The Food Safety Modernization Act (FSMA) Proposed Rule on Sanitary Transportation of Human and Animal Food is designed to uphold sanitary conditions and practices while food is transported. The comments filed with the U.S. Food and Drug Administration fully support the intent of this rule for the purpose of preserving food safety and security.
However, IWLA seeks further clarification regarding the FDA’s definition of “responsible parties” in the ruling. Specifically the comments focus on the definition of shipper as “a person who initiates a shipment of food by motor vehicle or rail.”
According to the comments: “A 3PL warehouse could be interpreted as the ‘initiator,’ i.e., the shipper even though the warehouse owner does not have the knowledge or control over the product to assure its safe transportation.”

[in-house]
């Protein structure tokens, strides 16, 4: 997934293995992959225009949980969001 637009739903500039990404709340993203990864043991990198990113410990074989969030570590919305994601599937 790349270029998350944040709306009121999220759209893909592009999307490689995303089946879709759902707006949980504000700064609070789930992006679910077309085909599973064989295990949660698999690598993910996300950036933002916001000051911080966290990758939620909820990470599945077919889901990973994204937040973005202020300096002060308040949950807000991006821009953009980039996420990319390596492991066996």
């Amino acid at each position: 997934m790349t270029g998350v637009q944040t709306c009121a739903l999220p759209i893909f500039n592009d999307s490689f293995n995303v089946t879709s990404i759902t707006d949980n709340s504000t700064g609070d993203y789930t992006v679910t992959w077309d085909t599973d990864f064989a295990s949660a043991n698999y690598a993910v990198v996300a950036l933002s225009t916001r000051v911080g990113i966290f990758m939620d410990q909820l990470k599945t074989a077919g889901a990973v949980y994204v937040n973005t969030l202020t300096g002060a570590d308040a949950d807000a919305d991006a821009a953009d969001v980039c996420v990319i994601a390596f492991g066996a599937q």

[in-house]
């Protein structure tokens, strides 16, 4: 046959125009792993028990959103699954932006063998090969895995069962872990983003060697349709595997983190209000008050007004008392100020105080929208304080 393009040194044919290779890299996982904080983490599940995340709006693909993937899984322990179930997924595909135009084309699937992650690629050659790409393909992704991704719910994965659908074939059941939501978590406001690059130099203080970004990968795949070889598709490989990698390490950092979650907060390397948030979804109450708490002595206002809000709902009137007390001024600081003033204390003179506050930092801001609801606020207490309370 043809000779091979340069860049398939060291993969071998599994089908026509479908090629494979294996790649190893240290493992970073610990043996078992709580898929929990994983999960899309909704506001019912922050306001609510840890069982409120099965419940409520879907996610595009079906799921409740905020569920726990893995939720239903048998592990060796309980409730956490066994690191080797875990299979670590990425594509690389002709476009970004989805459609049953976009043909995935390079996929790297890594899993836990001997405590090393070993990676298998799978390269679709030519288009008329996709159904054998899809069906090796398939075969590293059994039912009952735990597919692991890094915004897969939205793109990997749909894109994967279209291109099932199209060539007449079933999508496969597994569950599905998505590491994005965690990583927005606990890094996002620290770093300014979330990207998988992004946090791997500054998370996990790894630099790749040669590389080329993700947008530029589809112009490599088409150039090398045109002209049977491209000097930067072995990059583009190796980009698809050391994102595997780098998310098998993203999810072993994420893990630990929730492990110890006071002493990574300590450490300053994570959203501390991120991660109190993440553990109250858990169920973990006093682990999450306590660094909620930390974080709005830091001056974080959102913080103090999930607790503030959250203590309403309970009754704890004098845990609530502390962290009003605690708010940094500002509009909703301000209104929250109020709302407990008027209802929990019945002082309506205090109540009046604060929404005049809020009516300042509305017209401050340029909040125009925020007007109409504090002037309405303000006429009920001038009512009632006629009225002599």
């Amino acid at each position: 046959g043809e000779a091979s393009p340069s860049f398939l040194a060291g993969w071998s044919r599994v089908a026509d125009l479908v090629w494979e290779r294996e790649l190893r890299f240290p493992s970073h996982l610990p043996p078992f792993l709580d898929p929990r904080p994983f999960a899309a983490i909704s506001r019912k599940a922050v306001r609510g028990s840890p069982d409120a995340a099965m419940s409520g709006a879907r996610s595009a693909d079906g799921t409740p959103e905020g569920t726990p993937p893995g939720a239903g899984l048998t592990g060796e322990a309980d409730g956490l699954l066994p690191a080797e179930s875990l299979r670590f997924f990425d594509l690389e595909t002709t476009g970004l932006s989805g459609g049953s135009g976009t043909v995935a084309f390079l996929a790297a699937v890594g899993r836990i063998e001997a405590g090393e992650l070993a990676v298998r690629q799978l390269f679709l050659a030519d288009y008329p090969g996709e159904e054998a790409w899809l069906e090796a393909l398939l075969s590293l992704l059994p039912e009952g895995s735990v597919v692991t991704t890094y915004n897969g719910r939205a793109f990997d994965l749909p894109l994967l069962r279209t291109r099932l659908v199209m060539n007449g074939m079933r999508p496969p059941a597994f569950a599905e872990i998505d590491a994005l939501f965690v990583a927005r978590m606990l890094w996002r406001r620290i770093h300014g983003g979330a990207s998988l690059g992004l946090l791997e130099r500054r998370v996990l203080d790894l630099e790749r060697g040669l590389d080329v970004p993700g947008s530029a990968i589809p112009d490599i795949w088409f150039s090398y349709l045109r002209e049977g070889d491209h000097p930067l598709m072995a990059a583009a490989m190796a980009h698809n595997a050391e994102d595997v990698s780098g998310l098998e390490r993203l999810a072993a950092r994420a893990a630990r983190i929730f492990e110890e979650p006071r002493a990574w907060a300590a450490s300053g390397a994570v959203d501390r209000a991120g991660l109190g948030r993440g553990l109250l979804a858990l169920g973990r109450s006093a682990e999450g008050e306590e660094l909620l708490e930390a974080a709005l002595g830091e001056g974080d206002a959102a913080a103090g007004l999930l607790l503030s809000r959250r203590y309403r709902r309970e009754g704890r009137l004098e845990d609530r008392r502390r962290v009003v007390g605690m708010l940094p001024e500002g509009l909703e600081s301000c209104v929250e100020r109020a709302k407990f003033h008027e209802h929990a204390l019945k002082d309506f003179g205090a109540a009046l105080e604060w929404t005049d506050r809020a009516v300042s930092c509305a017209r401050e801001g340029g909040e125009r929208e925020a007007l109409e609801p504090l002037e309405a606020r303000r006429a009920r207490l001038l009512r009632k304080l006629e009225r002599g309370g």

In the comments IWLA outlines three requests:
- The definition of “shipper” should be clearly defined as a person with ownership of the food product.
- The FDA should not rely on shipping documents to determine the “shipper” for the purposes of this rule, as that is not related to the product’s title or ownership.
- The FDA should make a distinction between the “title” of the food product versus “possession” of the food product to make the legal responsibility of food security on the owner who has the knowledge of the product conditions that need to be met.
The need to distinguish the unique role of the third-party warehouse logistics provider into rulings is a reoccurring theme in IWLA’s conversations with the FDA. IWLA continues to educate regulators about the way products move through the supply chain.
Read the comments here.
Want to know more about FSMA? Register for the IWLA Legislative Fly-in and tune in to the Food Safety Update on Sept. 17 in Washington, D.C.